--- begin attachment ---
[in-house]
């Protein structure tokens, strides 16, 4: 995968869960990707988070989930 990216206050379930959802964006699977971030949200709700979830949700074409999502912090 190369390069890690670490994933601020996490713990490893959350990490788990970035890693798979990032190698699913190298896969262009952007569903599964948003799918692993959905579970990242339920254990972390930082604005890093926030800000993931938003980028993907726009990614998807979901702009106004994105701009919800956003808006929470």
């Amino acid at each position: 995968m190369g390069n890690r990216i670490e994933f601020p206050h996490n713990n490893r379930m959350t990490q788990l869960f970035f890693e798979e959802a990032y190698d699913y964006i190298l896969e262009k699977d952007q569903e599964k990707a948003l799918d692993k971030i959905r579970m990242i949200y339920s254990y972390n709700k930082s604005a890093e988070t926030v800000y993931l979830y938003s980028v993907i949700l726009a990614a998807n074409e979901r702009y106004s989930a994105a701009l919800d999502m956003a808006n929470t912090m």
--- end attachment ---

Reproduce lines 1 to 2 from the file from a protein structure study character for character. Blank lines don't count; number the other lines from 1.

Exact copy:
[in-house]
């Protein structure tokens, strides 16, 4: 995968869960990707988070989930 990216206050379930959802964006699977971030949200709700979830949700074409999502912090 190369390069890690670490994933601020996490713990490893959350990490788990970035890693798979990032190698699913190298896969262009952007569903599964948003799918692993959905579970990242339920254990972390930082604005890093926030800000993931938003980028993907726009990614998807979901702009106004994105701009919800956003808006929470």